For dryland crops, maximize ‘free’ water

Because of the heat, frequent dry spells, low-humidity and high-evaporation conditions in northwest Kansas and southwest Nebraska, farmers like Dietrich Kastens need to harvest as much “free” water as possible. At Kastens Farms in Herndon, Kan., where only 21.5 inches of rain fall annually, everything is about effective use of precipitation in this predominately dryland operation.

“We need to harvest water, not sunlight. We have plenty of the latter out here,” says Kastens, referring to the High Plains. He farms with his father, Terry (a retired Kansas State University ag economist), his uncle, Gary, and three employees in Rawlins and Cheyenne counties in Kansas and Hitchcock county in Nebraska. “Keeping rainfall where it falls is key to our region. Our yields are based on the percentage of water captured.”

At a glance

Farmer conserves moisture for dryland crops in Nebraska and Kansas.

Farm uses no-till, and wheat stubble is key in rotations.

Use of new technologies also helps them save resources.

That means residue is king. The operation has been entirely no-till for 10 years.

Flexible rotations also are part of their systems approach to using free water efficiently. The base rotation consists of wheat, corn, sorghum and peas and, in some cases, wheat, corn, sorghum, fallow wheat, corn and peas.

“An excellent wheat crop is the foundation of our rotation,” Kastens says. “The wheat stubble year is critical. With high-yielding wheat in a rotation, we can still see wheat residue in sorghum fields three years down the road, and the field peas have allowed us to eliminate fallow, while preserving the yields and residue volumes associated with fallow wheat.”

Additionally, a stripper header that’s been used since 2005 leaves taller, more uniform wheat stubble.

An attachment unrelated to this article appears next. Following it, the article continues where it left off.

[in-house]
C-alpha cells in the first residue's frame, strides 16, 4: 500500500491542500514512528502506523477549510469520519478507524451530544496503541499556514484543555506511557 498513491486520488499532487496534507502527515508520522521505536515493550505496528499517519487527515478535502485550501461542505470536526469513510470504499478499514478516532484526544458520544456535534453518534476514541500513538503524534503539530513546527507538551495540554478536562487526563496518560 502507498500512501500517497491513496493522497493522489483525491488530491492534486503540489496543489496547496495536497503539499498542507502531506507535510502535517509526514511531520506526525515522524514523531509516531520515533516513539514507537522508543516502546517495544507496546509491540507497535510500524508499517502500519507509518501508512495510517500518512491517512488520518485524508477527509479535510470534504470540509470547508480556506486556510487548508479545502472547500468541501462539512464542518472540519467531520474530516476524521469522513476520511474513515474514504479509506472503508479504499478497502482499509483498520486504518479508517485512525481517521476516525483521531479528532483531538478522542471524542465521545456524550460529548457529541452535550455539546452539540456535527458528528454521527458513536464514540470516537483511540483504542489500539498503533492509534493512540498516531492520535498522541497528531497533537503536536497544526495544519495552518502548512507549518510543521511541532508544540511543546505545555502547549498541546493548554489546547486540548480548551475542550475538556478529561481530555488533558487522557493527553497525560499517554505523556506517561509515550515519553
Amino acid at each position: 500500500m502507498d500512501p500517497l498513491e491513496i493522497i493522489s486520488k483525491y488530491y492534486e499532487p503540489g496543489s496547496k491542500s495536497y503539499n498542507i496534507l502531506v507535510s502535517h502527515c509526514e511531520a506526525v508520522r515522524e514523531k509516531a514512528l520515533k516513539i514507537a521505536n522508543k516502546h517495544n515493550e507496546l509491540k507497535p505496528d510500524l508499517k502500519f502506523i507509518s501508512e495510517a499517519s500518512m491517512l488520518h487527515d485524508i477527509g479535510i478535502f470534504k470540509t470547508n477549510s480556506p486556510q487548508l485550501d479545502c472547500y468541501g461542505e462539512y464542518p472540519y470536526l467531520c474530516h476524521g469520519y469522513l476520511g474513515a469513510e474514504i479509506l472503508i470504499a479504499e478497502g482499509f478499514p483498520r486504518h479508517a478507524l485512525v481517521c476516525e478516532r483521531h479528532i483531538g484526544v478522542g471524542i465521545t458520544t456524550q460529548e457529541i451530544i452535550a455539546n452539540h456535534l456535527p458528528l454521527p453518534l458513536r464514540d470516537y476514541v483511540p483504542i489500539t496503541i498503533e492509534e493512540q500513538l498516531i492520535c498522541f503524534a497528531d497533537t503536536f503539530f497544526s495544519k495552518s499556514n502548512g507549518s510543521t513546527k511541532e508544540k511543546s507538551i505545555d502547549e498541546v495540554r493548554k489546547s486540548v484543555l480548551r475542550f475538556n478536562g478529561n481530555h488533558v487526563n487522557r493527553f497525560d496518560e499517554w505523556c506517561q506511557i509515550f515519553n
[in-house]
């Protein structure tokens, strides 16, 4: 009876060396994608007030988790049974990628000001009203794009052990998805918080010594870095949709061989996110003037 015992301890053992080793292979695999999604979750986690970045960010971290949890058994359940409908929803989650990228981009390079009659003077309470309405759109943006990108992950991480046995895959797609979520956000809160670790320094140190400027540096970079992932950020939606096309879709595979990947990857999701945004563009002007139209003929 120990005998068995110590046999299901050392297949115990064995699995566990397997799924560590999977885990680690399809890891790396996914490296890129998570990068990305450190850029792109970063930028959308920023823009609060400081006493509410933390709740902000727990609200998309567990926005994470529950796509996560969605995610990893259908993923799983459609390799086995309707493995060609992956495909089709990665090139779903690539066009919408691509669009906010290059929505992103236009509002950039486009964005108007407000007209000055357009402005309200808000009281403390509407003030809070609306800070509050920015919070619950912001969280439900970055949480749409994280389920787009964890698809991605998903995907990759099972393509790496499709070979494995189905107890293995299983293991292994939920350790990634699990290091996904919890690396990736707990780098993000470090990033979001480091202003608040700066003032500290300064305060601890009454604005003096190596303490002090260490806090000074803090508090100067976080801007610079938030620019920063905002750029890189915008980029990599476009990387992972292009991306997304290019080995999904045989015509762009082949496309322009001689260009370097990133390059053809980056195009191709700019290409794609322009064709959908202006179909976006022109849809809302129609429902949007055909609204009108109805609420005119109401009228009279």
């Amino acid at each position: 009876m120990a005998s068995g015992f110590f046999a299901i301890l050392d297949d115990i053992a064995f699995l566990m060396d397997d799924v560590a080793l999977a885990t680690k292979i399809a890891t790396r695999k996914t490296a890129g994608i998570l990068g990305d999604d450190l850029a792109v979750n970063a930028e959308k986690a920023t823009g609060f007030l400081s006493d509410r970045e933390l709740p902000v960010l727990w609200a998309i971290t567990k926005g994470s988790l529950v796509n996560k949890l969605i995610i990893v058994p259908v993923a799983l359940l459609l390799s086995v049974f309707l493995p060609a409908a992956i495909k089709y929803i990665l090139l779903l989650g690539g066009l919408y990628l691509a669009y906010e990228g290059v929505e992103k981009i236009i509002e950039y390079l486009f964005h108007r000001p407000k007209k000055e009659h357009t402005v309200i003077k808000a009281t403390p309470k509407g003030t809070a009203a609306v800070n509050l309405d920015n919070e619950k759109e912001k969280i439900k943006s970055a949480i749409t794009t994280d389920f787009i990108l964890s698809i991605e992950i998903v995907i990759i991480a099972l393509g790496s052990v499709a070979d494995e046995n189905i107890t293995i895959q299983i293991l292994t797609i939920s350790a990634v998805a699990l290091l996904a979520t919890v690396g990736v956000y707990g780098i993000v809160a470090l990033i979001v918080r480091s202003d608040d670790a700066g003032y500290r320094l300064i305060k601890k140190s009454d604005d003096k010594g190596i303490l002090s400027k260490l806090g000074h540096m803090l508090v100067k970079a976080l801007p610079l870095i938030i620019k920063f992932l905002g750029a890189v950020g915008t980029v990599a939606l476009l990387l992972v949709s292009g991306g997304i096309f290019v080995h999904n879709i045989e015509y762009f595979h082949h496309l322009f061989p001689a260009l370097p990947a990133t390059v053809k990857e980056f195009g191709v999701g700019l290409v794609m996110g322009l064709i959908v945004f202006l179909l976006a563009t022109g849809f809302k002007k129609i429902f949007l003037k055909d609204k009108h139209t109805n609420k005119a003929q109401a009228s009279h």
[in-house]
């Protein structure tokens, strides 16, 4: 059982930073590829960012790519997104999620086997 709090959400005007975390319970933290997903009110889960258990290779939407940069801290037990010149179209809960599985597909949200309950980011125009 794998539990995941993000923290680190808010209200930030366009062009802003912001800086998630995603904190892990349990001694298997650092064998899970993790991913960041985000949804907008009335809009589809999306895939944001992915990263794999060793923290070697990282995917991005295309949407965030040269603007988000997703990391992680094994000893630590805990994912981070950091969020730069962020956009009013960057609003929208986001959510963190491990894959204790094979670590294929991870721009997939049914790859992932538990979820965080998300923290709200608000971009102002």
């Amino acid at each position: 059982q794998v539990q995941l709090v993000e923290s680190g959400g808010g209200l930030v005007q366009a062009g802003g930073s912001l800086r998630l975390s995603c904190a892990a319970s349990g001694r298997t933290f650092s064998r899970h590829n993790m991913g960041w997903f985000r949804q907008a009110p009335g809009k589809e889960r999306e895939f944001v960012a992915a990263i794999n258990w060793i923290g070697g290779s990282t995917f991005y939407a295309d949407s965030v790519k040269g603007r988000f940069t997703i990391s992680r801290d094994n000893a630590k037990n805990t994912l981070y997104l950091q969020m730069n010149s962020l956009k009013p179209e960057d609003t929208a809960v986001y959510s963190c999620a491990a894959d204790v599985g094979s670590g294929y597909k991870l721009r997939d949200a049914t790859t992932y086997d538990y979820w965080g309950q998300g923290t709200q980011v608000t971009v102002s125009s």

Half of the acres are in a spring crop every year and half in fall crops to take advantage of year-to-year moisture variations.

How efficient?

Using yield models and moisture measurements from KSU research farms in the western part of the state, Kastens estimates that they can obtain a 100-bushel corn yield with 40% moisture efficiency. That’s using 40% of the moisture that falls from preplanting through harvest.

“That’s OK, but not necessarily good. If we can push that up to 60%, we could realize 148-bushel corn on average, based on the models,” he explains. “But there are challenges in moving up. First we have to figure out where we’re losing moisture and then how to conserve more of it.”

With plenty of residue, runoff and drainage aren’t problems. The culprits are evaporation, especially in the short fallow period behind wheat, and the consumption of water by weeds.

Kastens Farms is experimenting with several cover crops for those typical fallow periods. For instance, in the fallow months after wheat harvest in early July, much of the summer remains, and ultimately only 30% to 40% of the precipitation is stored annually, with the remainder lost to evaporation.

“Perhaps rather than leaving it fallow, we’d be better off growing something during this window. A shallow-rooted millet or a pea crop could take advantage of 60% to 70% of the moisture that would otherwise be lost. And if either crop uses less than that, the remainder might be stored and protected by the cover crop shading. The additional residue and macro-pores created with this crop might make the overall system more water-use efficient over the long run without sacrificing short-term yields,” Kastens says.

Kastens Farms also has focused on increasing cropping intensity. “In traditional wheat-fallow rotations, a piece of ground only has a crop one out of two years. Eco-fallow, with wheat, corn and fallow in rotation, is 65% crop intensive. A crop every year is 100% crop intensive,” Kastens says.

He adds, “We made huge gains in water-use efficiency over the past 20 years through these practices.”

They also place a heavy emphasis on science and technology adoption.

Autoguidance, section control on planters and sprayers, variable-rate seeding, and fertilizer are part of their cropping program. “Minimizing overlap in planting or spraying by shutting off planter units or nozzles also help us use soil moisture wisely,” he adds.

Kastens Farms is an ongoing experiment in a systems approach to maximizing crop production and managing input costs, using innovative rotations, no-till and the latest in ag technologies, all ingredients in using precipitation more effectively.


CAPTURING WATER: Dietrich Kastens says taking advantage of “free water” from precipitation is fundamental to his cropping operation.

This article published in the February, 2012 edition of NEBRASKA FARMER.

All rights reserved. Copyright Farm Progress Cos. 2012.